In ground root pruning

digger714

Shohin
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I have some japanese maples, some ginko biloba, and some seiju elms that i have had in the ground since last spring. They have several years left to develop, but am trying to learn more about what to do to them while in the ground. I guess as long as there are not two branches coming out from the same point in the trunk, that will keep any bulges from developing. I would think that most branches i have now would be too large for the finished tree once the trunk gets to the size im wanting, so im sure new branches would have to be grown. I like the idea of cutting around the rootball with a spade shovel every year or two to get the roots developing closer to the trunk. What time of year would be the best time for this? And, should it be done every year, or every other for the most benefits? THanks for any help, or other ideas for growing in ground.
 

Bill S

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Many when put back into the ground do not respond very quickly, and take 2 to 3 years before they are really active in growth, they are in the ground to grow size, you don't really want to keep insulting them until you get close to what you are looking for. Unfortunatly putting them in the ground to grow, you give yourself a new root training period after the new growth. This is a case I believe where you can't have your cake and eat it too.
 

digger714

Shohin
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That makes perfect sense. I can tell that they have doubled in size this year, compared to last when they hardly grew at all on top. I guess they were getting their roots going the first year, and getting settled into their new home, then the next few years should do alot more top growth. So, when it is time to start thinking about developing new fiberous roots close to the trunk, when would be the best time of year? Am i thinking correct in that you grow the trees until the trunk is the size you want, then start looking at developing better nebari, or is there anything that should be done during the trunk development that would help the nebari? Thanks for the input.
 

Bill S

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After the roots regain vigor and start to grow the tree again, and you are happy with the trunk size, you are collecting it again, the spading around the tree ( best during the trees active root growth period) is what helps with collecting it with the most smaller feeder roots. Remember though, the collecting process will slow it down again, until your potted up root mass settles into pot cultivation again.
 

Eric Schrader

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As in anything, there are many ways of being successful in growing trees in the ground. Raw speed of trunk fattening is not the only consideration. I use boards, with the tree screwed from below using a stainless steel screw, the boards rot after about 4-5 years, but I put bonsai soil on top of the board and put the board on top of regular field soil. Keeping the tree properly watered allows fine roots to develop near the trunk at the same time that larger roots are going deep into the soil to make the tree fatten. Each winter I clear away the soil carefully and root prune some of the largest roots - this improves the nebari and the branching of the root system. I don't just spade them, I carefully select the larger roots and cut them while not cutting the smaller roots.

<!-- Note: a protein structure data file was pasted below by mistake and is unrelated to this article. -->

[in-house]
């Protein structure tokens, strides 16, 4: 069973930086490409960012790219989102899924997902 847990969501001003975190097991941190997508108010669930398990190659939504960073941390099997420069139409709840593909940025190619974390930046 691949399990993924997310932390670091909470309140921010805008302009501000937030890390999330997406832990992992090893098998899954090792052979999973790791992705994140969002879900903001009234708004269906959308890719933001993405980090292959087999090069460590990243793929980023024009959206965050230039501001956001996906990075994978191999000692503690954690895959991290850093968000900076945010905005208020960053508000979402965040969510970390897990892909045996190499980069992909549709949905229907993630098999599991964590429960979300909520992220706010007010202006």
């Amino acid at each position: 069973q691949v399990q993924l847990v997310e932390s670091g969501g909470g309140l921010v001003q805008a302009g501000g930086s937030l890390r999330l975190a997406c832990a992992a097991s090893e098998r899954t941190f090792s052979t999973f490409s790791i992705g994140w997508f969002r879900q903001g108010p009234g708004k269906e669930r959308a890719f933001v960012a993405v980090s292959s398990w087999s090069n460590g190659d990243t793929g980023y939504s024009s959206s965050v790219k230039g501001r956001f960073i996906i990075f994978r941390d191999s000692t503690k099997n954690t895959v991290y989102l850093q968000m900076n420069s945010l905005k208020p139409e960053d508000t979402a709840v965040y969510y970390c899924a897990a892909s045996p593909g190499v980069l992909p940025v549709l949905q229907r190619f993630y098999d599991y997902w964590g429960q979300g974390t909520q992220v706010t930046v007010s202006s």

Bill S

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Interesting approach Eric, any issues with having to be carefull re. water, I would think the bonsai soil would dry quicker than the surrounding soil, so counting on rain would be iffy to maintain the tree. I would think you would have to keep an eye on these and water accordingly even though planted, more so anyway than your landscape plantings? At least untill there are some escaped roots outside of the looser soil. Like the idea of easy top removal of the soil to work under the hood so to speak.
 

Eric Schrader

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The trees require either a watering system or regular watering by hand to maintain the small roots near the trunk. I've pulled all my trees that I had in the ground because I just moved, but this winter I will be starting again (with many of the same trees going back into the ground.) While in my yard in San Francisco I kept a layer of mulch over the top of the bonsai soil and I watered 1-2 times per week depending on the weather. Now that I'm in SoCal and it's much hotter I'm expecting that I will set up a watering system to provide drip irrigation to the plants in the ground. I've lived my whole life in CA so irrigation is the norm for most of the year, not the exception.

But watering is not the only thing that I do while the trees are in the ground - I also wire and prune them to improve the shape and move the tree along. I've found that if you wire a cutting or seedling before you put it in the ground and then just forget about it you get a small section at the base of your tree that has movement and a big chop, but if you take more time while it's in the ground to wire and plan where the cuts will be then you end up with a better tree for your years of waiting.
 
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